The LBO was followed by $500 million of refinancing less than six months later – one of the fastest refinancings ever seen in Asia.

“The fact that Focus Media could put together such a strong bank syndicate was [the] mark of a quality, cash-generative company,” said Fang.

Focus Media paid a cash dividend on three separate occasions in the first three quarters of 2012, said a person familiar with the matter. The company posted a net profit of $240 million in 2012 and a compound average growth rate (CAGR) of 33% between 2009 and 2012.

The Shanghai-headquartered company – which places screens in lifts, building lobbies, buses and supermarkets – could also be floated in Hong Kong by year-end and raise at least US$1 billion, according to sources familiar with the situation.

Putting the “L” into LBOs

One key positive from the Focus Media deal that will help nurture the development of a Chinese LBO market is the high degree to which Asian banks helped with the funding.

“Banks in Asia are increasingly comfortable with financing structures for these Chinese take-private deals …. Almost all the deals that have been announced have found financing,” said Lindsay Chu, Managing Director and Head of Financial Sponsors Group across Asia-Pacific at HSBC.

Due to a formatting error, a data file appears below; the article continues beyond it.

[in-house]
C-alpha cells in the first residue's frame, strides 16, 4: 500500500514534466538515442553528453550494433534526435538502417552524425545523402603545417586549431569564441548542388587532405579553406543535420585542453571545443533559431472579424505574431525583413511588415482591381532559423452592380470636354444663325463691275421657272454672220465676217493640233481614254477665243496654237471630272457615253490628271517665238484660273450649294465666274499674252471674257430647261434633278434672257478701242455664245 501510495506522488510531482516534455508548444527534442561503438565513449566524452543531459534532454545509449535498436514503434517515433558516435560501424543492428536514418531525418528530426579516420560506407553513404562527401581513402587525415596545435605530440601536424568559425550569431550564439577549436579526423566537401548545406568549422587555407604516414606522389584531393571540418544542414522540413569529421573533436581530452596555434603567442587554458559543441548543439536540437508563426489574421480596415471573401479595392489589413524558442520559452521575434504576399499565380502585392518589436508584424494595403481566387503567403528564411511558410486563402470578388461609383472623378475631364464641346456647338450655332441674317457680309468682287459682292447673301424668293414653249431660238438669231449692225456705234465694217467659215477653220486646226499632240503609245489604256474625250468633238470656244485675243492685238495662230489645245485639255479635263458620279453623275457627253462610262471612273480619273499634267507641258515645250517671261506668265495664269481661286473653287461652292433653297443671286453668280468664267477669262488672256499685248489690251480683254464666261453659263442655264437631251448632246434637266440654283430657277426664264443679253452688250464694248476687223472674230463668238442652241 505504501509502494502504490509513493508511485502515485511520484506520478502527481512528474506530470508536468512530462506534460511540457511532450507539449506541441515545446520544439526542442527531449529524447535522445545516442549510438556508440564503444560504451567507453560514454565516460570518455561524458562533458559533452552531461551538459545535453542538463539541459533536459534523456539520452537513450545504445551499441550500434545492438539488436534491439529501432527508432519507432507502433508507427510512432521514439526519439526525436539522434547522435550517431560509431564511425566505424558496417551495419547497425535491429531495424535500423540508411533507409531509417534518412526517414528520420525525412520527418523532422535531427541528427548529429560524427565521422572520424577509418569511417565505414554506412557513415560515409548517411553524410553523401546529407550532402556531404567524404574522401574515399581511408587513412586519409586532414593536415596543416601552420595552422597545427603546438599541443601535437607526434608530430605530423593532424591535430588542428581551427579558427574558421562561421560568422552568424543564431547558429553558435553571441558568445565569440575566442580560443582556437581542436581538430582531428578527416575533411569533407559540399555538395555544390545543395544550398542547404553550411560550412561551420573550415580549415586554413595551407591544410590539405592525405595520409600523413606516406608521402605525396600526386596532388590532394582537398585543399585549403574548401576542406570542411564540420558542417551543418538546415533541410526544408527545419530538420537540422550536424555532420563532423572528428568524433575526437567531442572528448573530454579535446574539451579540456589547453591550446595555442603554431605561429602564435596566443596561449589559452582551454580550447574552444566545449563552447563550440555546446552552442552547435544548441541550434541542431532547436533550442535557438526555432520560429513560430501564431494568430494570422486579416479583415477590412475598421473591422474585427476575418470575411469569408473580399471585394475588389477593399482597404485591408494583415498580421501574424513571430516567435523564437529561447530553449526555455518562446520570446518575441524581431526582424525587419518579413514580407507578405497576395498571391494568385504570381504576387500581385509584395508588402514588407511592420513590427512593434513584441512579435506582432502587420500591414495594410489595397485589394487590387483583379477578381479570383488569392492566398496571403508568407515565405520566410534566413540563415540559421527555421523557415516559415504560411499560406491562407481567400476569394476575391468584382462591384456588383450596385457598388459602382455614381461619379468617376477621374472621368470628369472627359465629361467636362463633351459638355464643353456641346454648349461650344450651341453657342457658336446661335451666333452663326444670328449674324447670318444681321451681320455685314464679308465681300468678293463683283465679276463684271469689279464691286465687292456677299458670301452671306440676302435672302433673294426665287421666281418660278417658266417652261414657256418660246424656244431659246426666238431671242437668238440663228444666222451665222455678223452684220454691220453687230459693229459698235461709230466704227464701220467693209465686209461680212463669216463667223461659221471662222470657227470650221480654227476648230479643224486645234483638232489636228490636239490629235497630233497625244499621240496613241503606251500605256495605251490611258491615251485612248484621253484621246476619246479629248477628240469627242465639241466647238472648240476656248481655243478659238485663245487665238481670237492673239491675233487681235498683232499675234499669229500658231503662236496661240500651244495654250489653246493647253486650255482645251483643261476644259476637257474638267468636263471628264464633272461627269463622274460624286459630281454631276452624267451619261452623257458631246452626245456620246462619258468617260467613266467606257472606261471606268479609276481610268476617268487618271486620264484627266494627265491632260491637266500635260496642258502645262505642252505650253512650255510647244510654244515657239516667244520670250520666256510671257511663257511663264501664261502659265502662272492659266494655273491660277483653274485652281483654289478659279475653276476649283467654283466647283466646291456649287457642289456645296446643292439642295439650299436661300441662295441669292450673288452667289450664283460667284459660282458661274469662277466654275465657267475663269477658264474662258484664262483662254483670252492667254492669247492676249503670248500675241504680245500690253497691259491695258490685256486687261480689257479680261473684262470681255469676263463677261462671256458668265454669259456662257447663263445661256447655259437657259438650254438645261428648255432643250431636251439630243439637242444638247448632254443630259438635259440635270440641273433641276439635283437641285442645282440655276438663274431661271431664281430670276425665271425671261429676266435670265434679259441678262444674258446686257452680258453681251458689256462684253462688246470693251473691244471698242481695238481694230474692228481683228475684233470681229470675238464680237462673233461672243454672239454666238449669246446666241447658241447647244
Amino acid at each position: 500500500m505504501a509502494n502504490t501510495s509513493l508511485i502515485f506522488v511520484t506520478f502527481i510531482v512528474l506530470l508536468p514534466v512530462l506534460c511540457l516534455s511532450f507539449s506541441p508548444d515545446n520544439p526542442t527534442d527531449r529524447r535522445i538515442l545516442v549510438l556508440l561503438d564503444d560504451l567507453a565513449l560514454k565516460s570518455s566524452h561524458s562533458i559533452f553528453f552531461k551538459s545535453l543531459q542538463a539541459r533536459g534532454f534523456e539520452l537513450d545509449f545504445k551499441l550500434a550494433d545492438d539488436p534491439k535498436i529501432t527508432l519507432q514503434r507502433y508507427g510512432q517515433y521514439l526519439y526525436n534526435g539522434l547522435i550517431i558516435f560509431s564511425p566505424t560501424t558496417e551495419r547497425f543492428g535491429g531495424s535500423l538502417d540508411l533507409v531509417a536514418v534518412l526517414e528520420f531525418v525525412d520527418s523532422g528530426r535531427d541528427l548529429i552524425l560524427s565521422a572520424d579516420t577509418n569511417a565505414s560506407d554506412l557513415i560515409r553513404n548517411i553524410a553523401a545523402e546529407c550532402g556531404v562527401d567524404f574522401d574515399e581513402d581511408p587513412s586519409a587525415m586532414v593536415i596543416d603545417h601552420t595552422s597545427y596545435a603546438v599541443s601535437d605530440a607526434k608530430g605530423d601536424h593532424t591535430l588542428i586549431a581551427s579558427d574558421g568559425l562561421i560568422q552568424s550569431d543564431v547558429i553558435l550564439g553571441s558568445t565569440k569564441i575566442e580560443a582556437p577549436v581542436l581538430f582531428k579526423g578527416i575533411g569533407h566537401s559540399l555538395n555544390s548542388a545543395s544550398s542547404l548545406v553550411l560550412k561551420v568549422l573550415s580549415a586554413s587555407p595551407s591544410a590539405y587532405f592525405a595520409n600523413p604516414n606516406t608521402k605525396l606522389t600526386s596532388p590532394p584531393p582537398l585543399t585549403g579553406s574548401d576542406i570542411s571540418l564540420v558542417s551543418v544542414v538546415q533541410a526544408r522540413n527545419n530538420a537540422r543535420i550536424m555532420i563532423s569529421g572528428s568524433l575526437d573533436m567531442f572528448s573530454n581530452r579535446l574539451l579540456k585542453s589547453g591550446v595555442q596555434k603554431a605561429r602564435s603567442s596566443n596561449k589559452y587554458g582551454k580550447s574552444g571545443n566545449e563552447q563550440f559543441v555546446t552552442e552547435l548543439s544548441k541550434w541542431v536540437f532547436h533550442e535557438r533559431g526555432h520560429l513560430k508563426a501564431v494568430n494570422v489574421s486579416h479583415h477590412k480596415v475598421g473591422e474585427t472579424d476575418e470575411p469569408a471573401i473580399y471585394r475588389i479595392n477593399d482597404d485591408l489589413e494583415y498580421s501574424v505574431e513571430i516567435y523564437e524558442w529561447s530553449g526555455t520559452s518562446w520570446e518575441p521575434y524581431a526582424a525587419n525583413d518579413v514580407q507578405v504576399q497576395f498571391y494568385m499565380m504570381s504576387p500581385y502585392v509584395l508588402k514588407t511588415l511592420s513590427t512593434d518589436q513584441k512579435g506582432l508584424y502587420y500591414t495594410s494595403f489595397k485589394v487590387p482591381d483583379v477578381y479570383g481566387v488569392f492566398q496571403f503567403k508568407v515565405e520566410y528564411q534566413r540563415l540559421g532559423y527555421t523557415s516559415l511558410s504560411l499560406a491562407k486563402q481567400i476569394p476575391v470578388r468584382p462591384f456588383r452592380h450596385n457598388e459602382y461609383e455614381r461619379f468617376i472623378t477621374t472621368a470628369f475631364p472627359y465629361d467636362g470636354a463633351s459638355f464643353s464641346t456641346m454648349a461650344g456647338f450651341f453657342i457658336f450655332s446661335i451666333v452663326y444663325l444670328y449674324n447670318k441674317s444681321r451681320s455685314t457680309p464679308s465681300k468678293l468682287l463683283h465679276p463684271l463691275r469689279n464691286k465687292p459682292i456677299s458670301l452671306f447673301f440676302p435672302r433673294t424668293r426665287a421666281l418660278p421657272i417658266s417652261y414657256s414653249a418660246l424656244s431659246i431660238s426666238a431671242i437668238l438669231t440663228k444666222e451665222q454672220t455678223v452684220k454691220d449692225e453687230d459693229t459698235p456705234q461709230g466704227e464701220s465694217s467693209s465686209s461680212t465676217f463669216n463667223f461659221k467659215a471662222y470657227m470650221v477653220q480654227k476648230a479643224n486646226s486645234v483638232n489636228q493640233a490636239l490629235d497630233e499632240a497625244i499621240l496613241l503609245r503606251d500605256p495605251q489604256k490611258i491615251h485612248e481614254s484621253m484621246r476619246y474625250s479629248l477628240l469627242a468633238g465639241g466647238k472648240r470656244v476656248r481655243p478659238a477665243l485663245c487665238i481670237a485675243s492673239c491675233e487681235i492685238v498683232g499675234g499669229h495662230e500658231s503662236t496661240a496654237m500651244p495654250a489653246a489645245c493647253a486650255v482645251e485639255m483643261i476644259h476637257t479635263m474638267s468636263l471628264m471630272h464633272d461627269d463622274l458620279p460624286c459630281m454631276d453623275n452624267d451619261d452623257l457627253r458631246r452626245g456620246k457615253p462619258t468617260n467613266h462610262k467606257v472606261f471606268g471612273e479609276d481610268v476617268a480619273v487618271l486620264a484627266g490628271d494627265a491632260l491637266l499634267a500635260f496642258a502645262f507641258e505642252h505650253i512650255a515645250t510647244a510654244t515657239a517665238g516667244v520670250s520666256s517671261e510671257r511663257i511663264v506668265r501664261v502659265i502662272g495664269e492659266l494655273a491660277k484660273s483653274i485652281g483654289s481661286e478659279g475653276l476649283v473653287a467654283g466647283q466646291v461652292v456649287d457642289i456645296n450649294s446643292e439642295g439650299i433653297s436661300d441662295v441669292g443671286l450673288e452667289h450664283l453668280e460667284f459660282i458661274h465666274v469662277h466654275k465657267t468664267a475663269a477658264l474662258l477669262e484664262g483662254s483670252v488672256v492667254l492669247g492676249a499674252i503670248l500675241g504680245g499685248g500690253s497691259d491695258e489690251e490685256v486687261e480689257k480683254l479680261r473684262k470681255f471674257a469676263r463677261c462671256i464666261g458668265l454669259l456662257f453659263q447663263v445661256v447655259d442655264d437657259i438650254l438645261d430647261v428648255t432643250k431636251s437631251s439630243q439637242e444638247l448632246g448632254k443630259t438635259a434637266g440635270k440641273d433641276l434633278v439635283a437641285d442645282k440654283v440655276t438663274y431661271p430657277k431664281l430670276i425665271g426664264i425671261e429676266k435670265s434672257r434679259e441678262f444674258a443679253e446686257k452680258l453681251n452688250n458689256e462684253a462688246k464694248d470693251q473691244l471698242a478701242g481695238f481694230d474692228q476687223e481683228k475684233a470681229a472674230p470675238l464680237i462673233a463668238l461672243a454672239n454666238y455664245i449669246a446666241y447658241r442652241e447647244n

China Minsheng Banking took a total of $875 million or half of the LBO financing for Focus Media.

“There is certainly not a lack of liquidity in markets,” Chu said, citing the financing of Carlyle’s $1.93 billion purchase of South Korean security business ADT Korea from Tyco, the largest private equity LBO in South Korea since 2008. 

Carlyle secured committed debt financing from Korea Exchange Bank, Kookmin Bank, Industrial Bank of Korea, Korea Investment & Securities and UBS.

Chu said the high amount of leverage secured locally illustrates the healthy state of finance across Asia and the stiff competition between banks for higher-margin business. It also hints at the many LBOs still to come. 

Lindsay Chu

“As more successful deals get done and banks get paid back that will give them more confidence to be a bit more aggressive on the next transaction,” said Chu.